From A Smokescreen
Jeet Thayil’s Narcopolis has crossed the second hurdle—it has made it to the six-book shortlist to the Booker prize. The book has already dodged past the likes of Zadie Smith (NW) and Martin Amis (Lionel Asbo) that figured in the longlist. “It was a very strong longlist,” Thayil tells Biblio. “I’m absolutely delighted.” Now, the two top favourites in the shortlist are once-Booker winner Hillary Mantel (Wolf Hall in 2009) in the running with Bring Up The Bodies and “radical writer” Will Self with Umbrella, his stream-of-consciousness tale set in a mental asylum at the end of the First World War about victims suffering from sleeping sickness.
Narcopolis, Thayil’s first novel, is set in the drug dens of 1970s Bombay, peopled by unforgettable characters like Rashid, who runs the opium den, and Dimple, the eunuch who fills his chillum and is a secret literary buff. Thayil knows this world well as he has said he lost about 20 years of his life to drugs and his book is being compared to William Burroughs’s Junky or Thomas De Quincy’s Confessions of an English Opium Eater. The fact that he came out of his addiction and got down to the discipline of writing a book is the quiet success story of it making it to this level. “I’m grateful to my family for financial and emotional support over the years. I couldn’t have written this book without them,” says Thayil.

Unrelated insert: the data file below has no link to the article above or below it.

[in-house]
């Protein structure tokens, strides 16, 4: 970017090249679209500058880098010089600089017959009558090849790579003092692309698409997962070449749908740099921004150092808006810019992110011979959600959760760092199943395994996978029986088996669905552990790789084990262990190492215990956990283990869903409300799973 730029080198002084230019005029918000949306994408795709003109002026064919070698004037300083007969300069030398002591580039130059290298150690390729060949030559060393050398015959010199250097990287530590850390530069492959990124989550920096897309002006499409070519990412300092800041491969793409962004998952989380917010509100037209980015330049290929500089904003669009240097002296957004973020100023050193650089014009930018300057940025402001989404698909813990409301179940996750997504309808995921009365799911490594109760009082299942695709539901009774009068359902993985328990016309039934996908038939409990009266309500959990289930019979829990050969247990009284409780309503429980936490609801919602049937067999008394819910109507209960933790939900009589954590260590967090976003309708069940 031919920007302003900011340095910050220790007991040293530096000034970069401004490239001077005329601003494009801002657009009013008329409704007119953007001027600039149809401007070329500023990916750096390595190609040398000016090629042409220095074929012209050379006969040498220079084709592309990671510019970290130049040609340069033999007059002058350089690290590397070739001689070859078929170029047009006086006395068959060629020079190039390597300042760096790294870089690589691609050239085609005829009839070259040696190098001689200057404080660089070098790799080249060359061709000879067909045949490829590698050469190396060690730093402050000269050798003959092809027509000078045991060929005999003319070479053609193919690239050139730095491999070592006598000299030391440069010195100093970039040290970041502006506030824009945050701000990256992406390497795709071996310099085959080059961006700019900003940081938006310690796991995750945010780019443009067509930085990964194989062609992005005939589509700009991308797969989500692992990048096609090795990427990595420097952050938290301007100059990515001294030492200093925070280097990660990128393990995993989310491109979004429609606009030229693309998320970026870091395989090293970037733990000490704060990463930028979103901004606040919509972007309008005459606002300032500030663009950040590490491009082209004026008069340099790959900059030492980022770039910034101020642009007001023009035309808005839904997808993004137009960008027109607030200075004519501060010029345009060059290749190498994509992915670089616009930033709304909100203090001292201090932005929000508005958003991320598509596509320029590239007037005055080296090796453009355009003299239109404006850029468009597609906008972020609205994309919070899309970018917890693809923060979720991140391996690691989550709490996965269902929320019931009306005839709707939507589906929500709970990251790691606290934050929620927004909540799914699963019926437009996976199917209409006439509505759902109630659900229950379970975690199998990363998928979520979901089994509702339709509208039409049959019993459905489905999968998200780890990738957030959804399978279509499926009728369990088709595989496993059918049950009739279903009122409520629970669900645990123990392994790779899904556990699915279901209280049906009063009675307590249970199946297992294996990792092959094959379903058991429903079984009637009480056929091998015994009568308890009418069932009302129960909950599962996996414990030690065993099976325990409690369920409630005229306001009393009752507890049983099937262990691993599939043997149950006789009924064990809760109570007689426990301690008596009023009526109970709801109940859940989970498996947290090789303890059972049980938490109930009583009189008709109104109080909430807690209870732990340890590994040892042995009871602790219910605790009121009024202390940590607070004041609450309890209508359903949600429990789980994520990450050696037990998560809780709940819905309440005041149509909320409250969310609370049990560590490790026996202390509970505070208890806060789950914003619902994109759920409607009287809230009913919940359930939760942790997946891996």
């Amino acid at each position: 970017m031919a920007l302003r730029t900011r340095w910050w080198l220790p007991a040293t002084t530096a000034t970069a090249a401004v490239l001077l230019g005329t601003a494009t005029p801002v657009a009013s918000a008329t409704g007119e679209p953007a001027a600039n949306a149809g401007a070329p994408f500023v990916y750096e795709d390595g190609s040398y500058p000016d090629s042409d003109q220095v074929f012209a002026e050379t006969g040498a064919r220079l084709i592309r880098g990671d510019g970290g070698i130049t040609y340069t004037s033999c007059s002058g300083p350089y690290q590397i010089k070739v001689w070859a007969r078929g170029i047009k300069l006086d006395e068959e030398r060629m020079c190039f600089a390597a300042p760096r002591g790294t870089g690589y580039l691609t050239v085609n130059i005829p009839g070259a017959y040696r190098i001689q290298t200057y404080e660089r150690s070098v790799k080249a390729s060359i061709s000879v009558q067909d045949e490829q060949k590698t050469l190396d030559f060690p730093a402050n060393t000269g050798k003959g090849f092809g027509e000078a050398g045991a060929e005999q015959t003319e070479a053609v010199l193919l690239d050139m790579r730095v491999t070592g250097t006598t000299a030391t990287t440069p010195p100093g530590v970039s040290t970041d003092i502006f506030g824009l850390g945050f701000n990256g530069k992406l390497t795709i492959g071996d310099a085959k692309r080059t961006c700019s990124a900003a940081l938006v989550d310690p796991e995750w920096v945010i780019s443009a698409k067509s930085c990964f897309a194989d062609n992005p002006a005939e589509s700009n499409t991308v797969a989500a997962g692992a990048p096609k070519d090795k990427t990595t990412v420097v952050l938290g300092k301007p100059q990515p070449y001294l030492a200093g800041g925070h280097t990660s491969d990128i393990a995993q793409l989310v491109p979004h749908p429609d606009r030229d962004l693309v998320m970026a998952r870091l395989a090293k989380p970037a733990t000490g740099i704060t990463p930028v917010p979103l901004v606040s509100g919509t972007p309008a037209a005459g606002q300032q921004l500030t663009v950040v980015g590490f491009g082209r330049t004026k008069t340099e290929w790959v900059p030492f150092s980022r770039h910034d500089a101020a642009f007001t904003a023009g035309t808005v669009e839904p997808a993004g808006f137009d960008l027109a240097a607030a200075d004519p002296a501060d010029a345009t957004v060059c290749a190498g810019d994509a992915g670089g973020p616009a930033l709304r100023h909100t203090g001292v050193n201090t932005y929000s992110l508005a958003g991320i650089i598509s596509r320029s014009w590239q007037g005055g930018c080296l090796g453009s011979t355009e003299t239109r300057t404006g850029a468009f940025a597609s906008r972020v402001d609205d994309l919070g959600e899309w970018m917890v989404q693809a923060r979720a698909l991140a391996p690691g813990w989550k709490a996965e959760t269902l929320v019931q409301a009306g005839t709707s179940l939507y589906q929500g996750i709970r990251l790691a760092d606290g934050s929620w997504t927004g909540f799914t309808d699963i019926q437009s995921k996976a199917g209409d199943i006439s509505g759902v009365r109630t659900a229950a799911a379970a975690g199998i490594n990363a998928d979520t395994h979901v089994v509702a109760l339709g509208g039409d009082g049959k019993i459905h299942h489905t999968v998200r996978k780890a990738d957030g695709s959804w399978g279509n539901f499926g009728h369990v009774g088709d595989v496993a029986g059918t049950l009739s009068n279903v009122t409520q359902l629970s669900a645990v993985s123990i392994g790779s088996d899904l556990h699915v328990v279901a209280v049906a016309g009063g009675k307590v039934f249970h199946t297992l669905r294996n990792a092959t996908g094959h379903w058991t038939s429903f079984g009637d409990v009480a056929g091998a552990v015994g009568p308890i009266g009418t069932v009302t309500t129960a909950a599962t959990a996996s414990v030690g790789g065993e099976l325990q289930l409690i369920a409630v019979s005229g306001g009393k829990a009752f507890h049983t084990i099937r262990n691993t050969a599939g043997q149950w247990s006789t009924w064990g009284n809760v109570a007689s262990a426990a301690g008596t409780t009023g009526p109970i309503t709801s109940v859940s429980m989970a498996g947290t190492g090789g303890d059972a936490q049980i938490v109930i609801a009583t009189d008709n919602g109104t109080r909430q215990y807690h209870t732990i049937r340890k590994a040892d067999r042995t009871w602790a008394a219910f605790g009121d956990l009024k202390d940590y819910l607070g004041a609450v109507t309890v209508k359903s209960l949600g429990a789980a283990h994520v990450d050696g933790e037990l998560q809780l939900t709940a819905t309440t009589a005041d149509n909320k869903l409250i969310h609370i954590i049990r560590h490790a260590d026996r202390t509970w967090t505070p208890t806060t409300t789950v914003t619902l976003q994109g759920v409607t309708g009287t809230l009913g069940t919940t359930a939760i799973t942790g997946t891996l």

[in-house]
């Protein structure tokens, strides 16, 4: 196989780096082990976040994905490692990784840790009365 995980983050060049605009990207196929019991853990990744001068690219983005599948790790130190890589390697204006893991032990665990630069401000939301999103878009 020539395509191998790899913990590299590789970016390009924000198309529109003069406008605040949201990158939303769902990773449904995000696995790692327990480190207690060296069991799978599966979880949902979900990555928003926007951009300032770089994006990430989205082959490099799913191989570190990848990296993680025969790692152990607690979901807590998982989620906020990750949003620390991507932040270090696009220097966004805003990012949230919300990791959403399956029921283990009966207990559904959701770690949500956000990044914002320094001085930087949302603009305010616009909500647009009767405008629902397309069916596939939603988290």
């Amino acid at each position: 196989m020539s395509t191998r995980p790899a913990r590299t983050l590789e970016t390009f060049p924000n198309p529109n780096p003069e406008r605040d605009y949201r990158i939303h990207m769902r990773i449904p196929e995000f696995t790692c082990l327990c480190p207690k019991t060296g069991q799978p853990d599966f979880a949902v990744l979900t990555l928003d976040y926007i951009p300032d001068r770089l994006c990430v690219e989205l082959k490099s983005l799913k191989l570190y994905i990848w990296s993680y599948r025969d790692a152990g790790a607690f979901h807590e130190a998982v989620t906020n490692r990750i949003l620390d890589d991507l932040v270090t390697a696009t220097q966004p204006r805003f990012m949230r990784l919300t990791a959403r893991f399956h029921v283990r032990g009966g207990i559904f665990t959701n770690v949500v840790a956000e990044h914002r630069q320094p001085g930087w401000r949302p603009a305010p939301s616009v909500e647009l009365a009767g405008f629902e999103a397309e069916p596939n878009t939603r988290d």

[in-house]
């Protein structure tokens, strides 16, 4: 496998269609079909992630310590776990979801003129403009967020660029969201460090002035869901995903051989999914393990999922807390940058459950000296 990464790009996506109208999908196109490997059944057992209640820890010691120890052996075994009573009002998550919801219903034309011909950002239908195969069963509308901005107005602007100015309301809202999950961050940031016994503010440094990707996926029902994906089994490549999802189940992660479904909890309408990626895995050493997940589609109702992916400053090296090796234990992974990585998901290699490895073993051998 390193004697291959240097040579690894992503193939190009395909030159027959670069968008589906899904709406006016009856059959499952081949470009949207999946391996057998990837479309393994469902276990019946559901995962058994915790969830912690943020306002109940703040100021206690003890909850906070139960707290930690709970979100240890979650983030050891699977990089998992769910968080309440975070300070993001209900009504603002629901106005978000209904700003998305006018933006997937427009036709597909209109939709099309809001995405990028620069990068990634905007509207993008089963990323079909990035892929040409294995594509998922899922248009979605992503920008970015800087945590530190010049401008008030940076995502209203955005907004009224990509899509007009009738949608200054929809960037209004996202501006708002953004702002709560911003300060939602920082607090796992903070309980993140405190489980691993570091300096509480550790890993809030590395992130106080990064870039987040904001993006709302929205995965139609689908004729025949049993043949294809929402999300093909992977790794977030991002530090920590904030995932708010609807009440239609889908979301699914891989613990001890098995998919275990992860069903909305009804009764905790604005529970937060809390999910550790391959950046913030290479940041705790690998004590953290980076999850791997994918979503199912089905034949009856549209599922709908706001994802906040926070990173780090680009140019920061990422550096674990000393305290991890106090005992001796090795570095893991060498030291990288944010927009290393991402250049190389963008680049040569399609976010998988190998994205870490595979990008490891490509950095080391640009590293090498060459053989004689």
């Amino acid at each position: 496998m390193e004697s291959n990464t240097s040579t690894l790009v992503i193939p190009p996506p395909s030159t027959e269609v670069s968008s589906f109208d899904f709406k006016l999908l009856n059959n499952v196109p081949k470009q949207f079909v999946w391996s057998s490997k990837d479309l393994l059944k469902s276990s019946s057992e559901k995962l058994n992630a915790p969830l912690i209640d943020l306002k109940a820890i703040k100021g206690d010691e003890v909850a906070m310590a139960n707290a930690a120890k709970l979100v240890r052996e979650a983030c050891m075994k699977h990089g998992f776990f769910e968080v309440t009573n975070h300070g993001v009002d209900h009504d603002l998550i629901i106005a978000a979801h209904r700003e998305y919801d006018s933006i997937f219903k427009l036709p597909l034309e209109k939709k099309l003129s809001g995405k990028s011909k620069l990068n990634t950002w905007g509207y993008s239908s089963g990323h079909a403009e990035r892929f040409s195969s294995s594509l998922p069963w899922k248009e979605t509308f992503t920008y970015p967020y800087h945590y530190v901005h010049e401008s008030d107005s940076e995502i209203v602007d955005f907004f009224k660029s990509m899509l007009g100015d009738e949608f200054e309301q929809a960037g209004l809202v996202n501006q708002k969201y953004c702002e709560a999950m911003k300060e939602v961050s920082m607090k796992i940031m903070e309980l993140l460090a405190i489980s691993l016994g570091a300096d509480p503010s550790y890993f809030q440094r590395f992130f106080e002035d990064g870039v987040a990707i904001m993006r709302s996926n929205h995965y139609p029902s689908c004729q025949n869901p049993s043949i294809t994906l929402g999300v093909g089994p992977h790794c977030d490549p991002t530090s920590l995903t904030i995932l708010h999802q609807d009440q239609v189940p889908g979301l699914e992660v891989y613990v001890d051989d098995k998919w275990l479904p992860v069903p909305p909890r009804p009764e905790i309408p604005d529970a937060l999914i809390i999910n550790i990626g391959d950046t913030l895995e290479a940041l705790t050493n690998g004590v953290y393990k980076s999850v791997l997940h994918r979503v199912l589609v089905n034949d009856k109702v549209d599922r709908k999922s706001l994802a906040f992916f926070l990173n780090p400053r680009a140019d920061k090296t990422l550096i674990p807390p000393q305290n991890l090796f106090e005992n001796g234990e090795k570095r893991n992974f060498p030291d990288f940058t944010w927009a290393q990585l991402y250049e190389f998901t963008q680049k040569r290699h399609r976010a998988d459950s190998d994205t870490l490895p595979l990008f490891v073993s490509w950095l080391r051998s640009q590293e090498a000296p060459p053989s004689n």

Apart from Mantel and Self, Thayil will be competing with newcomer Alison Moore’s The Lighthouse, Deborah Levy’s Swimming Home and Malaysian writer Tan Twan Eng’s The Garden of Evening Mists for the £50,000 Booker prize. The next big date now is October 16, when the winner will be announced, telecast by BBC live. Good luck, Jeet.
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